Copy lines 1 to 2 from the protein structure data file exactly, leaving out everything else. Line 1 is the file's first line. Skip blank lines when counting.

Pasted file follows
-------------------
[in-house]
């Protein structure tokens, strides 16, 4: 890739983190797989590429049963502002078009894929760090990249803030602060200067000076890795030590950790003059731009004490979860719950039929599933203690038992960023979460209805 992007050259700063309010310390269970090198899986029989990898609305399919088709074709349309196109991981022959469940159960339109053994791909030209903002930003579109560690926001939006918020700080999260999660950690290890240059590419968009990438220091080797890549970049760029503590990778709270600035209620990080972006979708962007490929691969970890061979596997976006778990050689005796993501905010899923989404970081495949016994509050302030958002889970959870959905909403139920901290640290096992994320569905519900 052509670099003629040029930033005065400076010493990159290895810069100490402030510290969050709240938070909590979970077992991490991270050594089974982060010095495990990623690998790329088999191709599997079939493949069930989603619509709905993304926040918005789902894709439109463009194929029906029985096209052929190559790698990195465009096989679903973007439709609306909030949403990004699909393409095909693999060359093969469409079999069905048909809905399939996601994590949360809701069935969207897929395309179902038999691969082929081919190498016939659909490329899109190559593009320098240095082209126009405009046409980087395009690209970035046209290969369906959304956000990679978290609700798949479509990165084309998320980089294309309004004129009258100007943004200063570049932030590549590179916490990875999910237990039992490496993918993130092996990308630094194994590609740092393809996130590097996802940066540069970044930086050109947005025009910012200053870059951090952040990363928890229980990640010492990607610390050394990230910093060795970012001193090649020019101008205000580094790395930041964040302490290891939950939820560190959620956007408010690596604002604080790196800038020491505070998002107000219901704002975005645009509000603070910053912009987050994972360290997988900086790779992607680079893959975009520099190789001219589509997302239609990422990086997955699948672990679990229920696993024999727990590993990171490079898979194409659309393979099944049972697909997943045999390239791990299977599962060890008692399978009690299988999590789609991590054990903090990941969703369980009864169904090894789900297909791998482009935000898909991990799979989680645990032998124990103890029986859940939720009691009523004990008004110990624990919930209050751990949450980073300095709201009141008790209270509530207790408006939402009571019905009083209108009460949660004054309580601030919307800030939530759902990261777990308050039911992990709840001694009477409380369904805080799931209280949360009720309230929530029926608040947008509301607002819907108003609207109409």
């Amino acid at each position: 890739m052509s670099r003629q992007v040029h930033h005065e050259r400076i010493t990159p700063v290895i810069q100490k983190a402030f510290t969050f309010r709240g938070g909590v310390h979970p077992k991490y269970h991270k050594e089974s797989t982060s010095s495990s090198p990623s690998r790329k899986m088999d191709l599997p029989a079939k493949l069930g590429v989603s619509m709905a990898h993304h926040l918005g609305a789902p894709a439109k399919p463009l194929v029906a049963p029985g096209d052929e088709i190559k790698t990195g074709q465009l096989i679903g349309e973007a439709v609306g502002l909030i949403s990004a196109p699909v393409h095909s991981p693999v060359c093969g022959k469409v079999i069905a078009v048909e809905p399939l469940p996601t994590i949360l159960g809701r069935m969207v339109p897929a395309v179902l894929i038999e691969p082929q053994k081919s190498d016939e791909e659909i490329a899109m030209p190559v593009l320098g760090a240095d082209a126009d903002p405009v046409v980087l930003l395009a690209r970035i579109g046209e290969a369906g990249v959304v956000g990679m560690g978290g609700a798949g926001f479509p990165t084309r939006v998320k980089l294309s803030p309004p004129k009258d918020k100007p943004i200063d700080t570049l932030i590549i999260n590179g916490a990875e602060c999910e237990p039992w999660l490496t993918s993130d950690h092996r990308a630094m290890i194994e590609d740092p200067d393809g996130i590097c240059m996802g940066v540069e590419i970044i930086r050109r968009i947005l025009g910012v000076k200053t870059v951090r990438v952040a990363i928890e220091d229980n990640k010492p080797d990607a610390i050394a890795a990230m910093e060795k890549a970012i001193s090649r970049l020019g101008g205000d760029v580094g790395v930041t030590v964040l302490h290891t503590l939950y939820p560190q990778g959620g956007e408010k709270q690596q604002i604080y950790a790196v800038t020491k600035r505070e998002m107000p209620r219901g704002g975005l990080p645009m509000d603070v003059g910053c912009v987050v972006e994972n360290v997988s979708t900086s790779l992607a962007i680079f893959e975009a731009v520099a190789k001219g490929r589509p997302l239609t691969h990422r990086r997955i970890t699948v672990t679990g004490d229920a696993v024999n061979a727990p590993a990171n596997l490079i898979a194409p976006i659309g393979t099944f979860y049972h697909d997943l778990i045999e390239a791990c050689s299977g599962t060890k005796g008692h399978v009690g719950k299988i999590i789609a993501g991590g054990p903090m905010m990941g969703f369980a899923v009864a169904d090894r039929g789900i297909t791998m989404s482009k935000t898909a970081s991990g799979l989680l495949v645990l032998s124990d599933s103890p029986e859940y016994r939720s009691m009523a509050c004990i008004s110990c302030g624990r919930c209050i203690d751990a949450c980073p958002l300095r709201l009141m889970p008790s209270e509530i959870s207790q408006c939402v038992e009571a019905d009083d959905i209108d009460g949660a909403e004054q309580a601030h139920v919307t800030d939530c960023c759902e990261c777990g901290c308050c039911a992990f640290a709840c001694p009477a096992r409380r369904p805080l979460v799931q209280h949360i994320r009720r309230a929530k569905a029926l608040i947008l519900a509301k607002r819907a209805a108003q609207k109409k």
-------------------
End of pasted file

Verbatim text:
[in-house]
């Protein structure tokens, strides 16, 4: 890739983190797989590429049963502002078009894929760090990249803030602060200067000076890795030590950790003059731009004490979860719950039929599933203690038992960023979460209805 992007050259700063309010310390269970090198899986029989990898609305399919088709074709349309196109991981022959469940159960339109053994791909030209903002930003579109560690926001939006918020700080999260999660950690290890240059590419968009990438220091080797890549970049760029503590990778709270600035209620990080972006979708962007490929691969970890061979596997976006778990050689005796993501905010899923989404970081495949016994509050302030958002889970959870959905909403139920901290640290096992994320569905519900 052509670099003629040029930033005065400076010493990159290895810069100490402030510290969050709240938070909590979970077992991490991270050594089974982060010095495990990623690998790329088999191709599997079939493949069930989603619509709905993304926040918005789902894709439109463009194929029906029985096209052929190559790698990195465009096989679903973007439709609306909030949403990004699909393409095909693999060359093969469409079999069905048909809905399939996601994590949360809701069935969207897929395309179902038999691969082929081919190498016939659909490329899109190559593009320098240095082209126009405009046409980087395009690209970035046209290969369906959304956000990679978290609700798949479509990165084309998320980089294309309004004129009258100007943004200063570049932030590549590179916490990875999910237990039992490496993918993130092996990308630094194994590609740092393809996130590097996802940066540069970044930086050109947005025009910012200053870059951090952040990363928890229980990640010492990607610390050394990230910093060795970012001193090649020019101008205000580094790395930041964040302490290891939950939820560190959620956007408010690596604002604080790196800038020491505070998002107000219901704002975005645009509000603070910053912009987050994972360290997988900086790779992607680079893959975009520099190789001219589509997302239609990422990086997955699948672990679990229920696993024999727990590993990171490079898979194409659309393979099944049972697909997943045999390239791990299977599962060890008692399978009690299988999590789609991590054990903090990941969703369980009864169904090894789900297909791998482009935000898909991990799979989680645990032998124990103890029986859940939720009691009523004990008004110990624990919930209050751990949450980073300095709201009141008790209270509530207790408006939402009571019905009083209108009460949660004054309580601030919307800030939530759902990261777990308050039911992990709840001694009477409380369904805080799931209280949360009720309230929530029926608040947008509301607002819907108003609207109409």